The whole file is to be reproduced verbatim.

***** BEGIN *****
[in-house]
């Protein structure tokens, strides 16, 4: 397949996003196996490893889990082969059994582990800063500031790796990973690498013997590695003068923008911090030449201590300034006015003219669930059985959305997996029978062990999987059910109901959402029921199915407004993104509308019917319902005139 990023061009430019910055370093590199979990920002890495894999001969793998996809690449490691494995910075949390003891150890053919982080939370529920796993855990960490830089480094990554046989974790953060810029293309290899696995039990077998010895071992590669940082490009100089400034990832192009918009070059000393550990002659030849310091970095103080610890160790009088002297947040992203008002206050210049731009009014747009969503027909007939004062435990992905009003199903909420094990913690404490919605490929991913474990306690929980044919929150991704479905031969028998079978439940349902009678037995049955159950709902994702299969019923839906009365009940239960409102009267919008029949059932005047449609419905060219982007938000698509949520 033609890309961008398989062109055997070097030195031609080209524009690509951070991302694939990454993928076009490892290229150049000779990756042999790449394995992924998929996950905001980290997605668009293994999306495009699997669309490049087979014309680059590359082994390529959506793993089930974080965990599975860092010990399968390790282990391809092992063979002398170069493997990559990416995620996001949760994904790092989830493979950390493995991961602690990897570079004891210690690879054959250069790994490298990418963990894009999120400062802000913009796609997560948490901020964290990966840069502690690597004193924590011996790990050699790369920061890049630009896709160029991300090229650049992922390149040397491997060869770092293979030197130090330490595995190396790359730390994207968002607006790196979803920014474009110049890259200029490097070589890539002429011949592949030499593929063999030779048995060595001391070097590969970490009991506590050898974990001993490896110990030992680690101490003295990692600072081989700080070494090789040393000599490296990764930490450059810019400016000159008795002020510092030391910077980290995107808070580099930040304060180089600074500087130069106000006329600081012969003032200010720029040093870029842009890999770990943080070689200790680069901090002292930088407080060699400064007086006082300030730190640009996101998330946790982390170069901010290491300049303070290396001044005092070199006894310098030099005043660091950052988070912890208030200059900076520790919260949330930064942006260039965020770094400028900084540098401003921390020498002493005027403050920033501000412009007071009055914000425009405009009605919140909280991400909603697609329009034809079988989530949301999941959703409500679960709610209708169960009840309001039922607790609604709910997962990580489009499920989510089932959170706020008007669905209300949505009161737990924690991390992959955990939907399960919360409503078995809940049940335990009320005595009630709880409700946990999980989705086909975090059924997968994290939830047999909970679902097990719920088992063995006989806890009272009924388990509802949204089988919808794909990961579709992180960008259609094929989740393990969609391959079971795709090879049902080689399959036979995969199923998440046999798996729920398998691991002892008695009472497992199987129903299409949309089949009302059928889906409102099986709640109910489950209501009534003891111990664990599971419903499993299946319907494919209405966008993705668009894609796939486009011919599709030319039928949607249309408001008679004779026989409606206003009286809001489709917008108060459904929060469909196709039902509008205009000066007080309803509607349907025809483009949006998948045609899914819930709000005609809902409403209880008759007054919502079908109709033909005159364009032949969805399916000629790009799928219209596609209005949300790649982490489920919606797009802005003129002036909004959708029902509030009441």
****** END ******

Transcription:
[in-house]
């Protein structure tokens, strides 16, 4: 397949996003196996490893889990082969059994582990800063500031790796990973690498013997590695003068923008911090030449201590300034006015003219669930059985959305997996029978062990999987059910109901959402029921199915407004993104509308019917319902005139 990023061009430019910055370093590199979990920002890495894999001969793998996809690449490691494995910075949390003891150890053919982080939370529920796993855990960490830089480094990554046989974790953060810029293309290899696995039990077998010895071992590669940082490009100089400034990832192009918009070059000393550990002659030849310091970095103080610890160790009088002297947040992203008002206050210049731009009014747009969503027909007939004062435990992905009003199903909420094990913690404490919605490929991913474990306690929980044919929150991704479905031969028998079978439940349902009678037995049955159950709902994702299969019923839906009365009940239960409102009267919008029949059932005047449609419905060219982007938000698509949520 033609890309961008398989062109055997070097030195031609080209524009690509951070991302694939990454993928076009490892290229150049000779990756042999790449394995992924998929996950905001980290997605668009293994999306495009699997669309490049087979014309680059590359082994390529959506793993089930974080965990599975860092010990399968390790282990391809092992063979002398170069493997990559990416995620996001949760994904790092989830493979950390493995991961602690990897570079004891210690690879054959250069790994490298990418963990894009999120400062802000913009796609997560948490901020964290990966840069502690690597004193924590011996790990050699790369920061890049630009896709160029991300090229650049992922390149040397491997060869770092293979030197130090330490595995190396790359730390994207968002607006790196979803920014474009110049890259200029490097070589890539002429011949592949030499593929063999030779048995060595001391070097590969970490009991506590050898974990001993490896110990030992680690101490003295990692600072081989700080070494090789040393000599490296990764930490450059810019400016000159008795002020510092030391910077980290995107808070580099930040304060180089600074500087130069106000006329600081012969003032200010720029040093870029842009890999770990943080070689200790680069901090002292930088407080060699400064007086006082300030730190640009996101998330946790982390170069901010290491300049303070290396001044005092070199006894310098030099005043660091950052988070912890208030200059900076520790919260949330930064942006260039965020770094400028900084540098401003921390020498002493005027403050920033501000412009007071009055914000425009405009009605919140909280991400909603697609329009034809079988989530949301999941959703409500679960709610209708169960009840309001039922607790609604709910997962990580489009499920989510089932959170706020008007669905209300949505009161737990924690991390992959955990939907399960919360409503078995809940049940335990009320005595009630709880409700946990999980989705086909975090059924997968994290939830047999909970679902097990719920088992063995006989806890009272009924388990509802949204089988919808794909990961579709992180960008259609094929989740393990969609391959079971795709090879049902080689399959036979995969199923998440046999798996729920398998691991002892008695009472497992199987129903299409949309089949009302059928889906409102099986709640109910489950209501009534003891111990664990599971419903499993299946319907494919209405966008993705668009894609796939486009011919599709030319039928949607249309408001008679004779026989409606206003009286809001489709917008108060459904929060469909196709039902509008205009000066007080309803509607349907025809483009949006998948045609899914819930709000005609809902409403209880008759007054919502079908109709033909005159364009032949969805399916000629790009799928219209596609209005949300790649982490489920919606797009802005003129002036909004959708029902509030009441």